This week's top pick is an unlikely comedy about a very serious topic. That topic is abortion and it's what Donna Stern (Jenny Slate) wants in "Obvious Child", the feature debut of Gillian Robespierre. Well-received at Sundance, this wonderful little film is a fine example of how to approach controversial topics with humour.
The film's protagonist is a young 20-something who works as a stand-up comedian at small bar in New York City. When we meet her, she's about to face crushing news as her boyfriend dumps her to be with another woman. Devastated by the news, she wallows in self-pity which affects her life and her performances on stage. Things take a turn for the better however, when she meets a handsome man after an especially embarrassing comedy routine. Charmed by this eligible bachelor, she ends up going home with him for a one-night stand. During all the fun times however, they forget to use a condom, leading to the crisis that forms the core of the story. Determined to have an abortion, Donna soon finds that the prospect brings up various issues including her strained relationship with her mom, her self-confidence and her future.
Donna is effectively having a minor existential crisis, but the film isn't so concerned with its gloomy ramifications. Robespierre's script is as witty as Donna herself, favouring light-hearted silliness over painful self-reflection (though it does engage with deeper issues when necessary). It's a combination of Annie's self-deprecation ("Bridesmaids"), Frances' quirky aimlessness ("Frances Ha") and Hannah's crude honesty (HBO's "Girls) that works surprisingly well. If you're a fan of any of those films/series then you'll likely find some appeal in this.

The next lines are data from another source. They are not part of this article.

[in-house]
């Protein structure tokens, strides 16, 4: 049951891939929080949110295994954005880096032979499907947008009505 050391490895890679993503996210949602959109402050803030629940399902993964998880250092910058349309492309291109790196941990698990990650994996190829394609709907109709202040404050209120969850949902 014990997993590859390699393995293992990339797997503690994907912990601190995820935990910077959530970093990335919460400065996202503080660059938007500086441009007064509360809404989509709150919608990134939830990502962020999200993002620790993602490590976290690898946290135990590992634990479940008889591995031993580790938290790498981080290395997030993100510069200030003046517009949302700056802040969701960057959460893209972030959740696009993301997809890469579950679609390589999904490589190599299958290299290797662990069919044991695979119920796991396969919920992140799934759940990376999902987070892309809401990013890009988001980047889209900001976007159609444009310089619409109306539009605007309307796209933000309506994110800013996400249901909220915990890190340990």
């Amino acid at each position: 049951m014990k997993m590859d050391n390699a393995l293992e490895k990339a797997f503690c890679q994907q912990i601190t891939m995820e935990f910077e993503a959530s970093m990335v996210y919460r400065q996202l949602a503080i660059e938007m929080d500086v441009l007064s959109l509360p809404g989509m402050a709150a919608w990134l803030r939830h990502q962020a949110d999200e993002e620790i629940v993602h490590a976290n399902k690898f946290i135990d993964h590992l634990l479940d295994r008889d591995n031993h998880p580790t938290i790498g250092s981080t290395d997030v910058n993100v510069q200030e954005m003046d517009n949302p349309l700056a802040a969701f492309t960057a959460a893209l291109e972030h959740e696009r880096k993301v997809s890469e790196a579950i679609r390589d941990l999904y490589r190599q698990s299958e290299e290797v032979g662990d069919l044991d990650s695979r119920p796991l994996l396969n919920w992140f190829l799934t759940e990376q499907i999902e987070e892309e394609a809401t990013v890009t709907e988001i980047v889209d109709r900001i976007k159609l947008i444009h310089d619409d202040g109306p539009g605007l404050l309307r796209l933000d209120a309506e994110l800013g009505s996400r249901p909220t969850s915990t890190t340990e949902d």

As with those female-centric comedies, Slate's breakthrough performance seems to claim as much authorship of the material as the writer/director. Audiences may remember her from her minor supporting roles on TV but this is the first time we really get to see what she can do. This freewheeling script proves to be the perfect fit for her as she nails the role. She's hilarious and very endearing.
There's no doubt that Slate's performance is what makes this film so special. There's one scene in particular that shows her deft understanding of the material, where her character uses a stand-up routine as both personal confession and social commentary on the unfair stigma placed on women who have abortions. It's hard to think of many actresses who would be able to pull off the comic timing and engaging candor it requires.
Familiar comedy tropes may form the basic framework of "Obvious Child", but it's a film that succeeds on its own terms. It's an entertaining, funny acting showcase that just happens to have serious issues on its mind. I'm sure you'll be craving more Jenny Slate after watching it.